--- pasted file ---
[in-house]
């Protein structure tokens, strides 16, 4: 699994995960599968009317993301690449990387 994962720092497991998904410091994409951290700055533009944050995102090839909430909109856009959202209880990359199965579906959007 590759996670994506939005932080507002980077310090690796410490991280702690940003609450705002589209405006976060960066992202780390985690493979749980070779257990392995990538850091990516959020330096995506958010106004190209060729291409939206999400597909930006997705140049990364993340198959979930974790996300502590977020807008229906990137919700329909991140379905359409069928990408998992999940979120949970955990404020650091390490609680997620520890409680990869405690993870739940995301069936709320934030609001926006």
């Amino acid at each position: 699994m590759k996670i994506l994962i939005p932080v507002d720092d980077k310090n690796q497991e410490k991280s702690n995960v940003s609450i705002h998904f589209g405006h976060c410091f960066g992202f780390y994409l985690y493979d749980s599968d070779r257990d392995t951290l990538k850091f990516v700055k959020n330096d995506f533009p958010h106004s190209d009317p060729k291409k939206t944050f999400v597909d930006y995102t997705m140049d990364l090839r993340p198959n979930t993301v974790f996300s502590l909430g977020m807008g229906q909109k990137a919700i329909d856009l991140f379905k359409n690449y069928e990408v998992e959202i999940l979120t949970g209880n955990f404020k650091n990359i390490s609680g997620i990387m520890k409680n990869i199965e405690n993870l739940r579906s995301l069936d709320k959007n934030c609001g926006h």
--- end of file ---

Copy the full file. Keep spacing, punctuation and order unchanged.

[in-house]
């Protein structure tokens, strides 16, 4: 699994995960599968009317993301690449990387 994962720092497991998904410091994409951290700055533009944050995102090839909430909109856009959202209880990359199965579906959007 590759996670994506939005932080507002980077310090690796410490991280702690940003609450705002589209405006976060960066992202780390985690493979749980070779257990392995990538850091990516959020330096995506958010106004190209060729291409939206999400597909930006997705140049990364993340198959979930974790996300502590977020807008229906990137919700329909991140379905359409069928990408998992999940979120949970955990404020650091390490609680997620520890409680990869405690993870739940995301069936709320934030609001926006």
């Amino acid at each position: 699994m590759k996670i994506l994962i939005p932080v507002d720092d980077k310090n690796q497991e410490k991280s702690n995960v940003s609450i705002h998904f589209g405006h976060c410091f960066g992202f780390y994409l985690y493979d749980s599968d070779r257990d392995t951290l990538k850091f990516v700055k959020n330096d995506f533009p958010h106004s190209d009317p060729k291409k939206t944050f999400v597909d930006y995102t997705m140049d990364l090839r993340p198959n979930t993301v974790f996300s502590l909430g977020m807008g229906q909109k990137a919700i329909d856009l991140f379905k359409n690449y069928e990408v998992e959202i999940l979120t949970g209880n955990f404020k650091n990359i390490s609680g997620i990387m520890k409680n990869i199965e405690n993870l739940r579906s995301l069936d709320k959007n934030c609001g926006h």